Common Ingredient Profiles of Multi-Ingredient Pre-Workout Supplements - MDPI
Page content transcription
If your browser does not render page correctly, please read the page content below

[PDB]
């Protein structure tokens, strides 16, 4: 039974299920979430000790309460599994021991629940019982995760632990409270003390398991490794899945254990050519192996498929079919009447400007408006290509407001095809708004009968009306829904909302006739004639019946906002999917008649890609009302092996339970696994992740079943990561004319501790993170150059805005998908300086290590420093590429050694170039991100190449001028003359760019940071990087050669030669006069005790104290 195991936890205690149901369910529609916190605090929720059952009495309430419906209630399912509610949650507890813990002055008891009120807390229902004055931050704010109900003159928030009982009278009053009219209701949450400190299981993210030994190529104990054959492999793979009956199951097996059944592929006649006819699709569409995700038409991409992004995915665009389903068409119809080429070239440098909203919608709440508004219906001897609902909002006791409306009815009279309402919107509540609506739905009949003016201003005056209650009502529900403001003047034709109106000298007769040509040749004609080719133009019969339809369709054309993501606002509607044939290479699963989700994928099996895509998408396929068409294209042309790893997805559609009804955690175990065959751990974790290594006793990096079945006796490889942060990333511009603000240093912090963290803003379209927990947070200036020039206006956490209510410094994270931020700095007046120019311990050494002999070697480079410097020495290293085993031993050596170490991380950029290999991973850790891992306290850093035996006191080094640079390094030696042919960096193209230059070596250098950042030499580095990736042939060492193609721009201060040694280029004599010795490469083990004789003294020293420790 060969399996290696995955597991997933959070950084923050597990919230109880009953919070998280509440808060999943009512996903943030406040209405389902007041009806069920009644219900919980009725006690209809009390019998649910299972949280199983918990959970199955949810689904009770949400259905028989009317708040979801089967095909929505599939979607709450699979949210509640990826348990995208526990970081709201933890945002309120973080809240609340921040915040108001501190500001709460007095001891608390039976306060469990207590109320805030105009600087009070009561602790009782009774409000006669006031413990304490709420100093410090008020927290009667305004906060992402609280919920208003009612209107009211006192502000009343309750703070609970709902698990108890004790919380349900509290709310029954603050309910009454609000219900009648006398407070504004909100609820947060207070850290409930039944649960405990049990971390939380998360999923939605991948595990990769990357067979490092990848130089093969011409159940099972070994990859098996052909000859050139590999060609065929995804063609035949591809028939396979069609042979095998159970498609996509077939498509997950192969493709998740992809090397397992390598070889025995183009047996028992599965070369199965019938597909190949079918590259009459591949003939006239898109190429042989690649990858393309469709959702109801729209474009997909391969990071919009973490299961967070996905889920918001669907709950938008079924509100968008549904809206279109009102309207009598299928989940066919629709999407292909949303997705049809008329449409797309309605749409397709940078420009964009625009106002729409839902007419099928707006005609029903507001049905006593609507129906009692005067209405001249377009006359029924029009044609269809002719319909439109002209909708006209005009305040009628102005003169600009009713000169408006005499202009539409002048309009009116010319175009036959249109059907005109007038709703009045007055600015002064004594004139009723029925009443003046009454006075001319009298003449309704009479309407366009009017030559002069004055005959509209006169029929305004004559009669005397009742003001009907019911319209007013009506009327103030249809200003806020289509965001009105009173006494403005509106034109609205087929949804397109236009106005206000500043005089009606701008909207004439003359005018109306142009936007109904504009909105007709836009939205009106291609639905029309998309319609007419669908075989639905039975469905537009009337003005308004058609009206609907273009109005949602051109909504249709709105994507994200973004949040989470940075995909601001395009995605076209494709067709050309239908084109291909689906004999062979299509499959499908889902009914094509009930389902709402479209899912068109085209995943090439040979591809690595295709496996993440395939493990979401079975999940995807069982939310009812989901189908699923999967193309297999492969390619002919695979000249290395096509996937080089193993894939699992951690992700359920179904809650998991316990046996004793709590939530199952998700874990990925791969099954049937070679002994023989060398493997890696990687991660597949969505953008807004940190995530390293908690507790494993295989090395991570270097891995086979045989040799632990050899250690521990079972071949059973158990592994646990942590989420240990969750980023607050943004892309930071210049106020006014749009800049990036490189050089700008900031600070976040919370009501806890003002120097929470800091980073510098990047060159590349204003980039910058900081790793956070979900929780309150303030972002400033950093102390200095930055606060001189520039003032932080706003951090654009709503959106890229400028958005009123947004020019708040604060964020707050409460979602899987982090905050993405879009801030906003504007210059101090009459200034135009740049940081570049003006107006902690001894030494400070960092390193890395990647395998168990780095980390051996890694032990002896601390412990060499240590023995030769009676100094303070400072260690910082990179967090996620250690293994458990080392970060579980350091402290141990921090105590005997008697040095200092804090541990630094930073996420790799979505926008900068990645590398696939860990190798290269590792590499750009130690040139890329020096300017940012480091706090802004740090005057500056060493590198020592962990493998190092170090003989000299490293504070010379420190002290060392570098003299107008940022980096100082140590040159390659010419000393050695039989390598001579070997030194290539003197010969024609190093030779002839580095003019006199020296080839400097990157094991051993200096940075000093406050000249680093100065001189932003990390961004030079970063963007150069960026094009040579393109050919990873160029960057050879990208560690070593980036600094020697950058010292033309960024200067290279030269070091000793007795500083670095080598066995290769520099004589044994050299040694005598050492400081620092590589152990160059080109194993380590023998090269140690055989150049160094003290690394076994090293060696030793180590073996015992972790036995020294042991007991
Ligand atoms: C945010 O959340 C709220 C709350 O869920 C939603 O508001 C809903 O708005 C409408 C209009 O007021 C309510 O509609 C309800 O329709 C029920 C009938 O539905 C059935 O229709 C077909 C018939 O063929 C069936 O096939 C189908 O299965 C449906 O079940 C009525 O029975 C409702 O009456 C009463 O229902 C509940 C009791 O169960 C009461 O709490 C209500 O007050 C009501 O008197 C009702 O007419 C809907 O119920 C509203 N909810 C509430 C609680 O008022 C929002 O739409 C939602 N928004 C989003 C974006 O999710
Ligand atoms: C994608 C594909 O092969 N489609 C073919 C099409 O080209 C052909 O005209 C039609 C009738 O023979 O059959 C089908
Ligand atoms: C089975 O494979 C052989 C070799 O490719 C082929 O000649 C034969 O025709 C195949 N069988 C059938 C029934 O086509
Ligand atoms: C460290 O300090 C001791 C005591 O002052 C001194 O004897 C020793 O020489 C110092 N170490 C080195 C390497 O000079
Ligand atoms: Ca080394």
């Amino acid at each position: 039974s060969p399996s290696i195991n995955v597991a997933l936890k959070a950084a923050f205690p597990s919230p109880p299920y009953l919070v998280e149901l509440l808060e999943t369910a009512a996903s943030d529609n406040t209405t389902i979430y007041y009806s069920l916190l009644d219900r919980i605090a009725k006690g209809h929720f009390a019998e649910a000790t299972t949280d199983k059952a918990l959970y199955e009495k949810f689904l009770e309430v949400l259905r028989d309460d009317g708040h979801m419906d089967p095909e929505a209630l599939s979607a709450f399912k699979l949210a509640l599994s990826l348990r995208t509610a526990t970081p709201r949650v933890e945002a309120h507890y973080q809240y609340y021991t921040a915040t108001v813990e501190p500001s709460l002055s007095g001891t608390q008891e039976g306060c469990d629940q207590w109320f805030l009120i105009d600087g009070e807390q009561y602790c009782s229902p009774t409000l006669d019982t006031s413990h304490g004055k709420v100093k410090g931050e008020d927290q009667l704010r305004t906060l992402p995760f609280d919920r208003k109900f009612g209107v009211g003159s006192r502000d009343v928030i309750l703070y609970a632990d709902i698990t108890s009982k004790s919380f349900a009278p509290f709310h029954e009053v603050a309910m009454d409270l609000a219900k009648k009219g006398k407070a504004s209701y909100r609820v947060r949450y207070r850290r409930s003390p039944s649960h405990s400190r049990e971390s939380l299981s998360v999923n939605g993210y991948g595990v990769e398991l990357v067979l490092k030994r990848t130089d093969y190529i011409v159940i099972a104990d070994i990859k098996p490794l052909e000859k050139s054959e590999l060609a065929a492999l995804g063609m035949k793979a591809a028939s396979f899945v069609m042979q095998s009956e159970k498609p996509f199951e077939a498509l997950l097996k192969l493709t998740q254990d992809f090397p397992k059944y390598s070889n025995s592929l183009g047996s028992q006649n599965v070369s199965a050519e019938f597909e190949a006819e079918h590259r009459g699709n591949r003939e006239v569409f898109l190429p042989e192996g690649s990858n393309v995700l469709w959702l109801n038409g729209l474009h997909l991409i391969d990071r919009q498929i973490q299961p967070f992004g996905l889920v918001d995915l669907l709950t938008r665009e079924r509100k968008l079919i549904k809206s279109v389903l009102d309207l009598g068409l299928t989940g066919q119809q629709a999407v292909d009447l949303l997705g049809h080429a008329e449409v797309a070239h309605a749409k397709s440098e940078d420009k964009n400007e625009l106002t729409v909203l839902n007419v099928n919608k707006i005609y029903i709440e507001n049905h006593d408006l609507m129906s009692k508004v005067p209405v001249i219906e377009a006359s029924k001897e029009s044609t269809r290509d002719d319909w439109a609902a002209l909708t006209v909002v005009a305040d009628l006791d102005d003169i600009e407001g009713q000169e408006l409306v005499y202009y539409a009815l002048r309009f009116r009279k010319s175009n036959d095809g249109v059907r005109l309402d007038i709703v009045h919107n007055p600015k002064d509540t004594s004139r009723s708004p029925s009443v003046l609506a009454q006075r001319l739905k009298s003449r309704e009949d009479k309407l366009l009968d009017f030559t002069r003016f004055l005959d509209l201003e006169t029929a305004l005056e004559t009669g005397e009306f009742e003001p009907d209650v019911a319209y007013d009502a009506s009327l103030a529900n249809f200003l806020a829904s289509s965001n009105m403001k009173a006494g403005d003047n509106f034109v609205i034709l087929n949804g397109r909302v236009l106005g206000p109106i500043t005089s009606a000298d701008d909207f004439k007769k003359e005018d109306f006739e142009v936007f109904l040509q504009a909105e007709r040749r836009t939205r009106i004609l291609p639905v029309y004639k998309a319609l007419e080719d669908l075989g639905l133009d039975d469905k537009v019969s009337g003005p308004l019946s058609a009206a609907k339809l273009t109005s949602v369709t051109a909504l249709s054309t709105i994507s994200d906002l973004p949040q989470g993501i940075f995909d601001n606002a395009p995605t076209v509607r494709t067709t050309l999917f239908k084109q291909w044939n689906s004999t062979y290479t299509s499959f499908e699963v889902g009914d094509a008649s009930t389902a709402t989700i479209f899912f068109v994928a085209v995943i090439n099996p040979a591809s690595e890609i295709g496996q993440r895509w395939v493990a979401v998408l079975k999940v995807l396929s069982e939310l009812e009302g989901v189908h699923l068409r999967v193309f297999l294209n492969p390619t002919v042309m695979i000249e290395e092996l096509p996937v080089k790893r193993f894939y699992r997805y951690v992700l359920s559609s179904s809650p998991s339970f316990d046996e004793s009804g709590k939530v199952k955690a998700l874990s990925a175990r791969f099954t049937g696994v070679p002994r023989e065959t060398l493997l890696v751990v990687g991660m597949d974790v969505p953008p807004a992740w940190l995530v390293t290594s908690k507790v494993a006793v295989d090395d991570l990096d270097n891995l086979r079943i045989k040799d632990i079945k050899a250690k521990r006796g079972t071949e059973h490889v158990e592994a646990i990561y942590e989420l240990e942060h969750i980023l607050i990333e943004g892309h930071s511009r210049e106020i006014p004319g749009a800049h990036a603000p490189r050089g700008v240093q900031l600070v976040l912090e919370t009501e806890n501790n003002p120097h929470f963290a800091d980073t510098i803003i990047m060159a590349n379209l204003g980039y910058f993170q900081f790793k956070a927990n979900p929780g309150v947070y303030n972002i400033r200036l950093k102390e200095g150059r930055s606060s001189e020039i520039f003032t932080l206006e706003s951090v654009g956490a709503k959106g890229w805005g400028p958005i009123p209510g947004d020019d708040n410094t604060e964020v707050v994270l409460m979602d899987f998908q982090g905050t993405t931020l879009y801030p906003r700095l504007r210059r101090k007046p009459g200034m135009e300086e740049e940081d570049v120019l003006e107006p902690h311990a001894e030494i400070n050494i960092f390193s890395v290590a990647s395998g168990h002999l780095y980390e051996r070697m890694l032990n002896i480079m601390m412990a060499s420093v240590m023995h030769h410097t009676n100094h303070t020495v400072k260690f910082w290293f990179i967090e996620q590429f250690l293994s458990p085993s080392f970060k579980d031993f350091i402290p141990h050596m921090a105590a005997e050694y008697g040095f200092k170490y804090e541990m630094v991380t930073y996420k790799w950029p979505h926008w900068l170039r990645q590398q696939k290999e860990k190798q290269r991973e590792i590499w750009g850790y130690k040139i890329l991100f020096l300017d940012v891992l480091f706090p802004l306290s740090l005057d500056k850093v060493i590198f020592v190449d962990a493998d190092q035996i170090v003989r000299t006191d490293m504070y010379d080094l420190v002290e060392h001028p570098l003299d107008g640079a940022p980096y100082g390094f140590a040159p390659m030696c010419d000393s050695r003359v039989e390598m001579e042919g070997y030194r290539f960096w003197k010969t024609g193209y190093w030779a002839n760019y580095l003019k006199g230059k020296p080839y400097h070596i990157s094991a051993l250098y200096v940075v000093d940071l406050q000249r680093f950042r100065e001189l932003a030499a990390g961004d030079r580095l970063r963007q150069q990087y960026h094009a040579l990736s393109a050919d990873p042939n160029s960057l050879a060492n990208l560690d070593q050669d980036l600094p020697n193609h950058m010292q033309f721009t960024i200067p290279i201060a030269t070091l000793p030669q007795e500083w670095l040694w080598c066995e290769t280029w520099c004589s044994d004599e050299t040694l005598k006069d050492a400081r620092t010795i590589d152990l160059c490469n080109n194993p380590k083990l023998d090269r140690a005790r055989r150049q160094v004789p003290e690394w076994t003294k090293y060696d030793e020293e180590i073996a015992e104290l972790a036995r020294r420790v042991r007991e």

nutrients Article Common Ingredient Profiles of Multi-Ingredient Pre-Workout Supplements Andrew R. Jagim 1, * , Patrick S. Harty 2 and Clayton L. Camic 3 1 Human Performance Lab, Sports Medicine, Mayo Clinic Health System, Onalaska, WI 54650, USA 2 Exercise & Performance Nutrition Laboratory, Lindenwood University, St. Charles, MO 63301, USA; firstname.lastname@example.org 3 Kinesiology and Physical Education, Northern Illinois University, DeKalb, IL 60115, USA; email@example.com * Correspondence: firstname.lastname@example.org; Tel.: +1-701-730-4842 Received: 2 January 2019; Accepted: 21 January 2019; Published: 24 January 2019 Abstract: Multi-ingredient pre-workout supplements are a popular class of dietary supplements which are purported to improve exercise performance. However, the composition of these products varies substantially between formulations, thus making comparisons challenging. Therefore, the purpose of this study was to identify a common ingredient profile of top-selling pre-workout supplements and to compare ingredient dosages to established efficacious values. The top 100 commercially available pre-workout products were analyzed for listed ingredients and amounts, if available, from the supplement facts panel. The mean ± SD number of ingredients per supplement (n = 100) was 18.4 ± 9.7 with 8.1 ± 9.9 of these ingredients included in a proprietary blend at undisclosed quantities. Relative prevalence and average amounts of the top ingredients amounted to: Beta-alanine (87%; 2.0 ± 0.8 g), Caffeine (86%; 254.0 ± 79.5 mg), Citrulline (71%; 4.0 ± 2.5 g), Tyrosine (63%; 348.0 ± 305.7 mg), Taurine (51%; 1.3 ± 0.6 g), and Creatine (49%; 2.1 ± 1.0 g). Nearly half (44.3%) of all ingredients were included as part of a proprietary blend with undisclosed amounts of each ingredient. The average amount of beta-alanine per serving size was below the recommended efficacious dose. The average caffeine content was near the low end for an effective relative dose for a 70 kg individual (3–6 mg·kg−1 of bodyweight). Keywords: ergogenic aid; supplement; pre-workout; beta-alanine; caffeine; citrulline; creatine; strength; power; energy 1. Introduction Dietary supplements represent approximately a 30-billion-dollar industry in the United States alone , with over 50% of US adults reporting the regular use of one or more supplements . In 1994, Congress passed the Dietary Supplement Health and Education Act, which established an official definition for a dietary supplement, stating that in order for a product to be classified as a dietary supplement it must meet one or more of the following: (1) A vitamin, (2) A mineral, (3) A herb or other botanical, (4) An amino acid, (5) A dietary substance for use by man to supplement the diet by increasing the total dietary intake, or (6) A concentrate, metabolite, constituent, or extract of one of the above categories . Dietary supplement manufacturers have a lot of liberty in how they design and formulate their products. Currently, there is not a pre-market approval process needed to document the efficacy and safety before new dietary ingredients can be included into a manufactured dietary supplement product, as long as they meet the aforementioned criteria. However, the Food and Drug Administration (FDA) does require a pre-market notification of a new dietary ingredient (NDI) to be submitted by the manufacturer at least 75 days prior to marketing the NDI in a supplement . Additionally, the FDA has strict guidelines for supplement facts panel labeling in regards to what Nutrients 2019, 11, 254; doi:10.3390/nu11020254 www.mdpi.com/journal/nutrients